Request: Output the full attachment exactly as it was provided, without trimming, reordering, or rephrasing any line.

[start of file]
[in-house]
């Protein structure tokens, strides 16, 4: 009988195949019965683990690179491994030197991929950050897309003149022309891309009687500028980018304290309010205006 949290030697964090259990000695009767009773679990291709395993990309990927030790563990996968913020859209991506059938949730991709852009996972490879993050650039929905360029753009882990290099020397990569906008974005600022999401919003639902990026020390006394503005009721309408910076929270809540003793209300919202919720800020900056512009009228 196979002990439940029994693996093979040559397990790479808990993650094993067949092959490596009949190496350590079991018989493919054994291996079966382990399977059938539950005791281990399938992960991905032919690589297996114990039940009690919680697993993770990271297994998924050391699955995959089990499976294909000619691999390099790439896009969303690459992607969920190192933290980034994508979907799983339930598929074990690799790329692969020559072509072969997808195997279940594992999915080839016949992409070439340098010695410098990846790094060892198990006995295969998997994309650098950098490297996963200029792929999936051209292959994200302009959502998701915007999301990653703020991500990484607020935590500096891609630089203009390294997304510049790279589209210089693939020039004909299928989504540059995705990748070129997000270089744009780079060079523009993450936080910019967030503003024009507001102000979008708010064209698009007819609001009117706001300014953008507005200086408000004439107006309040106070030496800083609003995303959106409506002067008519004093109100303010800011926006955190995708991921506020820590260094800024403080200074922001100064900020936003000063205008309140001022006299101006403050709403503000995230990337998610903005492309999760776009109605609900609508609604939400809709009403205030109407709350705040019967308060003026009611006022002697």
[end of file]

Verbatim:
[in-house]
């Protein structure tokens, strides 16, 4: 009988195949019965683990690179491994030197991929950050897309003149022309891309009687500028980018304290309010205006 949290030697964090259990000695009767009773679990291709395993990309990927030790563990996968913020859209991506059938949730991709852009996972490879993050650039929905360029753009882990290099020397990569906008974005600022999401919003639902990026020390006394503005009721309408910076929270809540003793209300919202919720800020900056512009009228 196979002990439940029994693996093979040559397990790479808990993650094993067949092959490596009949190496350590079991018989493919054994291996079966382990399977059938539950005791281990399938992960991905032919690589297996114990039940009690919680697993993770990271297994998924050391699955995959089990499976294909000619691999390099790439896009969303690459992607969920190192933290980034994508979907799983339930598929074990690799790329692969020559072509072969997808195997279940594992999915080839016949992409070439340098010695410098990846790094060892198990006995295969998997994309650098950098490297996963200029792929999936051209292959994200302009959502998701915007999301990653703020991500990484607020935590500096891609630089203009390294997304510049790279589209210089693939020039004909299928989504540059995705990748070129997000270089744009780079060079523009993450936080910019967030503003024009507001102000979008708010064209698009007819609001009117706001300014953008507005200086408000004439107006309040106070030496800083609003995303959106409506002067008519004093109100303010800011926006955190995708991921506020820590260094800024403080200074922001100064900020936003000063205008309140001022006299101006403050709403503000995230990337998610903005492309999760776009109605609900609508609604939400809709009403205030109407709350705040019967308060003026009611006022002697």